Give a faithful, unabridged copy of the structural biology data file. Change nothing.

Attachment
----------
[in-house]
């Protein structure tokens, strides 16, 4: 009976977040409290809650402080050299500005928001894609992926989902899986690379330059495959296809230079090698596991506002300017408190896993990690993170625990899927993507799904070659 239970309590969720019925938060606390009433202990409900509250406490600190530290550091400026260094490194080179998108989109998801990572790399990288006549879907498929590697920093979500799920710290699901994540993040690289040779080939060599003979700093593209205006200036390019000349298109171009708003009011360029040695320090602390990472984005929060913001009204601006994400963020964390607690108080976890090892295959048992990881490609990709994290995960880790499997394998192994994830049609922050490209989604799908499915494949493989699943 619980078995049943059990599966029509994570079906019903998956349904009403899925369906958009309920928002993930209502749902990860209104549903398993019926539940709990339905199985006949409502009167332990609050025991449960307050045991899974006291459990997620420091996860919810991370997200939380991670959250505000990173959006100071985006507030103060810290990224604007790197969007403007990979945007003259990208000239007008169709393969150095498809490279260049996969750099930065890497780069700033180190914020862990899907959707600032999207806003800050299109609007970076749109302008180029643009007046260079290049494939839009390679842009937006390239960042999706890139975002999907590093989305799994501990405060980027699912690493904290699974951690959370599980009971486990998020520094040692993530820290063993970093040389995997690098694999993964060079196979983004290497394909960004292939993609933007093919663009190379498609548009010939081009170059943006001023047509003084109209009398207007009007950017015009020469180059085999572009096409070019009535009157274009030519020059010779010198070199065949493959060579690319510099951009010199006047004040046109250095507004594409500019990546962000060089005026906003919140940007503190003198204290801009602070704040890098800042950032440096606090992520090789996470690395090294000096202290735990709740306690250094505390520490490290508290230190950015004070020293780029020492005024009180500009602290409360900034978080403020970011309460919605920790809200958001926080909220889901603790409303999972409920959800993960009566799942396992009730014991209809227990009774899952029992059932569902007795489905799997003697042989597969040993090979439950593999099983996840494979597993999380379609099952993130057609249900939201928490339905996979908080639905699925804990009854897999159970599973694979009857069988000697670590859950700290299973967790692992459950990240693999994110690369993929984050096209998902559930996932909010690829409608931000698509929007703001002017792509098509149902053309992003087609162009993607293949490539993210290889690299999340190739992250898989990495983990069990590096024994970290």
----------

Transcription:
[in-house]
């Protein structure tokens, strides 16, 4: 009976977040409290809650402080050299500005928001894609992926989902899986690379330059495959296809230079090698596991506002300017408190896993990690993170625990899927993507799904070659 239970309590969720019925938060606390009433202990409900509250406490600190530290550091400026260094490194080179998108989109998801990572790399990288006549879907498929590697920093979500799920710290699901994540993040690289040779080939060599003979700093593209205006200036390019000349298109171009708003009011360029040695320090602390990472984005929060913001009204601006994400963020964390607690108080976890090892295959048992990881490609990709994290995960880790499997394998192994994830049609922050490209989604799908499915494949493989699943 619980078995049943059990599966029509994570079906019903998956349904009403899925369906958009309920928002993930209502749902990860209104549903398993019926539940709990339905199985006949409502009167332990609050025991449960307050045991899974006291459990997620420091996860919810991370997200939380991670959250505000990173959006100071985006507030103060810290990224604007790197969007403007990979945007003259990208000239007008169709393969150095498809490279260049996969750099930065890497780069700033180190914020862990899907959707600032999207806003800050299109609007970076749109302008180029643009007046260079290049494939839009390679842009937006390239960042999706890139975002999907590093989305799994501990405060980027699912690493904290699974951690959370599980009971486990998020520094040692993530820290063993970093040389995997690098694999993964060079196979983004290497394909960004292939993609933007093919663009190379498609548009010939081009170059943006001023047509003084109209009398207007009007950017015009020469180059085999572009096409070019009535009157274009030519020059010779010198070199065949493959060579690319510099951009010199006047004040046109250095507004594409500019990546962000060089005026906003919140940007503190003198204290801009602070704040890098800042950032440096606090992520090789996470690395090294000096202290735990709740306690250094505390520490490290508290230190950015004070020293780029020492005024009180500009602290409360900034978080403020970011309460919605920790809200958001926080909220889901603790409303999972409920959800993960009566799942396992009730014991209809227990009774899952029992059932569902007795489905799997003697042989597969040993090979439950593999099983996840494979597993999380379609099952993130057609249900939201928490339905996979908080639905699925804990009854897999159970599973694979009857069988000697670590859950700290299973967790692992459950990240693999994110690369993929984050096209998902559930996932909010690829409608931000698509929007703001002017792509098509149902053309992003087609162009993607293949490539993210290889690299999340190739992250898989990495983990069990590096024994970290």